It's also a lot of fun. Keane uses a muscular, pungent, demotic language that is knowing and wry. He caters to the average reader by battening onto his or her standard cognates, and running the bigger story, complete with all its important details, like a weaver who shuttles the weft across the warp to fashion her cloth.

So, for example, everyone knows that the ancient Athenians kept slaves. Keane addresses this commonly-known fact and makes sure that he keeps one eye on that area of the story while talking more broadly about how democracy functioned in Greece in the few hundred years BC that democracy survived there. But this is not where Keane starts; the democratic impulse began, he tells us, a couple of thousand years earlier, in Mesopotamia, among the tribe of local gods the people living in the region consulted during their everyday lives. And Athens wasn't the first polity to use democracy for government; many other cities at the same time did, and even other communities used it even earlier, a fact that can be seen by tracing back the use of certain words in different places, words cognate with 'demos', the people.

Democracy developed in fits and starts often for reasons completely distinct from such notions as equity of access, individual human rights, or the idea that all people are created equal under God. But those precepts did also work to determine how things came to be. For example, from page 231 in the book:
The case of covenants in Scotland demonstrated yet again, within the history of democracy, that the raw, blind, passionate conviction that God is the source of all things human could spark the level-headed demand of mortals to rein in earthly rulers who saw themselves as divine. We have seen already that some basic institutions of both assembly democracy and representative government were twins of the belief in the power of transcendent forces. Mesopotamian assemblies took their cue from Anu and Enlil and other gods and goddesses; Greek democracies were nourished by the belief that the deities watched over them carefully; while Muslim institutions - the mosque, the endowment societies, economic partnerships - were self-evidently manifestations of a loving and benevolent God. Early Christians followed suit. In the name of God, they popularised the practice of responsibly holding office for limited terms. They had a hand in cultivating such things as the reliance on councils of representatives, the practice of petitioning, and the insistence that states run by monarchs need to be kept constantly on their toes - held publicly accountable for their actions - by their subjects.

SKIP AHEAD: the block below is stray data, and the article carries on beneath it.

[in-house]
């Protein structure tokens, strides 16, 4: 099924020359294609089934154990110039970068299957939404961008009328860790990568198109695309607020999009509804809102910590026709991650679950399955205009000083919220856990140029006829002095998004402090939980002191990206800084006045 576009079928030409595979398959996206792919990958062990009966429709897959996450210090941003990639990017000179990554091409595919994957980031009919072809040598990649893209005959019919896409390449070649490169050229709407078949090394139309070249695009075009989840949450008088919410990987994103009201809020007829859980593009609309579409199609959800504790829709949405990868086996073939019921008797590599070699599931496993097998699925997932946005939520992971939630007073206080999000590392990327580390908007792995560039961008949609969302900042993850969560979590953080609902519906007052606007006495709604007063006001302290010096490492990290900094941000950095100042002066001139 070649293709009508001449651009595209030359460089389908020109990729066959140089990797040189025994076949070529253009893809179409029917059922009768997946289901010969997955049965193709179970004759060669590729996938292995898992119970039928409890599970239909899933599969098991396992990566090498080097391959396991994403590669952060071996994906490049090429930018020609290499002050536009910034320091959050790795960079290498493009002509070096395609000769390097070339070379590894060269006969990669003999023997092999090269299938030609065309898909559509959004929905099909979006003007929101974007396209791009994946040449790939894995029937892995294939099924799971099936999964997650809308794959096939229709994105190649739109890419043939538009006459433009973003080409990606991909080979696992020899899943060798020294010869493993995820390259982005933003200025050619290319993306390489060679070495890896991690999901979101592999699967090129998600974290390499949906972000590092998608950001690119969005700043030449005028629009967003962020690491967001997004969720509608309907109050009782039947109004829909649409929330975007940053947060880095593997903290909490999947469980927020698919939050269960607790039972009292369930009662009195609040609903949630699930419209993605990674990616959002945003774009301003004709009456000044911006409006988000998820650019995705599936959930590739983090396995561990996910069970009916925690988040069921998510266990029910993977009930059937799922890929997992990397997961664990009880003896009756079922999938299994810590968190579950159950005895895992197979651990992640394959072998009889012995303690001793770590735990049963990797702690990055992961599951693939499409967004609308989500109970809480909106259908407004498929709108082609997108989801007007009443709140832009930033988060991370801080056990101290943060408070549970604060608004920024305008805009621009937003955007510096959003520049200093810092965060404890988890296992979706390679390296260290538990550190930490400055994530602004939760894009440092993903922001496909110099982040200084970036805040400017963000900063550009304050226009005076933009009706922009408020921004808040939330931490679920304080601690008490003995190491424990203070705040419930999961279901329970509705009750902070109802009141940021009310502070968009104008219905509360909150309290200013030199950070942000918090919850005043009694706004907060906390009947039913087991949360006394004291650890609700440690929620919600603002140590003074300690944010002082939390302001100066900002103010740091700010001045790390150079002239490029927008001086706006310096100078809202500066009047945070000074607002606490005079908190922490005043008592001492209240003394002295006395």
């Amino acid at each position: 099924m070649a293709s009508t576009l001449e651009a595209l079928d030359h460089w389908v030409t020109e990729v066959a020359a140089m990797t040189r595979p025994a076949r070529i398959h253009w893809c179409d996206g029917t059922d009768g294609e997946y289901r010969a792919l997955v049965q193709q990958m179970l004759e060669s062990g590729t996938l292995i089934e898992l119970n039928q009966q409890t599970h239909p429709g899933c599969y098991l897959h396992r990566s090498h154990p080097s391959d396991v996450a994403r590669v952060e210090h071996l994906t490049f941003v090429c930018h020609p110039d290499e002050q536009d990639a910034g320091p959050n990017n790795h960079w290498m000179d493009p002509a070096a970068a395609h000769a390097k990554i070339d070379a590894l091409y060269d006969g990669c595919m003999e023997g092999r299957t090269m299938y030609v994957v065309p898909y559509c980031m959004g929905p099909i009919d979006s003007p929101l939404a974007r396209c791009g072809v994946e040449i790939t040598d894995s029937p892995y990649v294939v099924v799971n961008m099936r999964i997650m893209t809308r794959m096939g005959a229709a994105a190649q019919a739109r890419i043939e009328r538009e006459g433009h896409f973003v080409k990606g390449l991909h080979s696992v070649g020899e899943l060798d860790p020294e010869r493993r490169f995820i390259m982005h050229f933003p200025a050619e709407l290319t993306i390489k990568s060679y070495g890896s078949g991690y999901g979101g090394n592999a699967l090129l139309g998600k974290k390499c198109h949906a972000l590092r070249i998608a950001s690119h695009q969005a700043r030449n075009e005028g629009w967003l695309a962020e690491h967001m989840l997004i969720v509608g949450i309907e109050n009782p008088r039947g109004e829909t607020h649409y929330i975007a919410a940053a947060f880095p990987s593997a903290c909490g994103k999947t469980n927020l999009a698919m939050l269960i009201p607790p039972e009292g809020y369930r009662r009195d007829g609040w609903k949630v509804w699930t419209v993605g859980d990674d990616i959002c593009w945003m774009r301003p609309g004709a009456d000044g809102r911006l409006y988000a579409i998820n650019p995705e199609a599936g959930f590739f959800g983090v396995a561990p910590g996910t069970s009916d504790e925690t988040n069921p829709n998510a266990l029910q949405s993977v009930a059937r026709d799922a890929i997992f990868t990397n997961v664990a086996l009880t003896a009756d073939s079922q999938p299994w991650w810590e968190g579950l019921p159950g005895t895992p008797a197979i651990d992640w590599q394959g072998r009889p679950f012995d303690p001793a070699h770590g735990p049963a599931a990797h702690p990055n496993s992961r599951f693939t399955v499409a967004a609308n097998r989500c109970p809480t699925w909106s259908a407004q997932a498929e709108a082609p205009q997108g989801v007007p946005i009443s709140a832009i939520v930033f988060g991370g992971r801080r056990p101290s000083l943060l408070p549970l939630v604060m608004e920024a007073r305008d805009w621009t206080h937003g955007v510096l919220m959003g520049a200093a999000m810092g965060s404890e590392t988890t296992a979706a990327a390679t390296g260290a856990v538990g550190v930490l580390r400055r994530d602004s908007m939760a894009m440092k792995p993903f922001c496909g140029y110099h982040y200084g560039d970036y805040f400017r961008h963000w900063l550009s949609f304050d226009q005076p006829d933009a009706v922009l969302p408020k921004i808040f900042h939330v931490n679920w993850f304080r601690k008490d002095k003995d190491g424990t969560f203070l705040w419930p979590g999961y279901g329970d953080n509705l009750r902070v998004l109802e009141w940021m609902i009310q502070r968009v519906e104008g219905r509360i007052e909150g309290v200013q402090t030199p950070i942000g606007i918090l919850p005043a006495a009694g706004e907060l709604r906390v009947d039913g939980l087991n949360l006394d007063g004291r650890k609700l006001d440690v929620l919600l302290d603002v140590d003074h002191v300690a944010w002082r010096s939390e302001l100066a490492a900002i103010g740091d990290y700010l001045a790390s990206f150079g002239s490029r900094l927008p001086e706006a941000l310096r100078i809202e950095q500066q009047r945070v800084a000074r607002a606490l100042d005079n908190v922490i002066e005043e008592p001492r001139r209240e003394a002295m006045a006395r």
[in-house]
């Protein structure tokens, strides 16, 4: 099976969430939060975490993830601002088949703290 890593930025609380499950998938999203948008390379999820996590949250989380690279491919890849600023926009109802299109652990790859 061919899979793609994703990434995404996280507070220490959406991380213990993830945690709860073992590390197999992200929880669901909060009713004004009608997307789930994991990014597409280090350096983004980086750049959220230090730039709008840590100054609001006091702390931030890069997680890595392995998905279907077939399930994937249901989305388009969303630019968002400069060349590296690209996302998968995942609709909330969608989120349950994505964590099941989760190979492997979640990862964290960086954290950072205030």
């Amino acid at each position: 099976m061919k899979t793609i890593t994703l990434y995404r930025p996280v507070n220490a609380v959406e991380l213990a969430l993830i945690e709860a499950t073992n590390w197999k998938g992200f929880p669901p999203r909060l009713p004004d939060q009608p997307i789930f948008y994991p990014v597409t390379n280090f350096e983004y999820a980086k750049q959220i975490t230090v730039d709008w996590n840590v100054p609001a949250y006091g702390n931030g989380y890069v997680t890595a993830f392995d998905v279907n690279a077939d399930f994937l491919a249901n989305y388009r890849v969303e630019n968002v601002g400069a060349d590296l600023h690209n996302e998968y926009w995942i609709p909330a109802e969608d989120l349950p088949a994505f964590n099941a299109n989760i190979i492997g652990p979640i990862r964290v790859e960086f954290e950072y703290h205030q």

It sounds simple when Keane tells these stories like this, but it has to be remembered that there are tens of thousands of hours of work sitting behind the writer's fluid verbal output. Oh, that Keane could be walked out from time to time, like Canadian philosopher Marshall McLuhan in the cinema scene in Woody Allen's Annie Hall, to put the pollies and the culture warriors - and the estranged liberal intelligentsia - right, when talk starts up in the commentary pages of the newspapers about teaching Australian children about the contribution of religion to the institution of representative government. If the discussion could contain these facts, and these stories, I think that everyone would just relax, sit back, and feel a bit happier and less ensieged.

But this is how a public intellectual like Keane can add value to debates, and so for my part I can only humbly recommend his large, heavy, and - basically - knowing book to readers everywhere. The quality of the paper is not that great but the quality of the prose is exceptional; there were a couple of places where the author ran ahead of me, but in a work this size that's to be expected.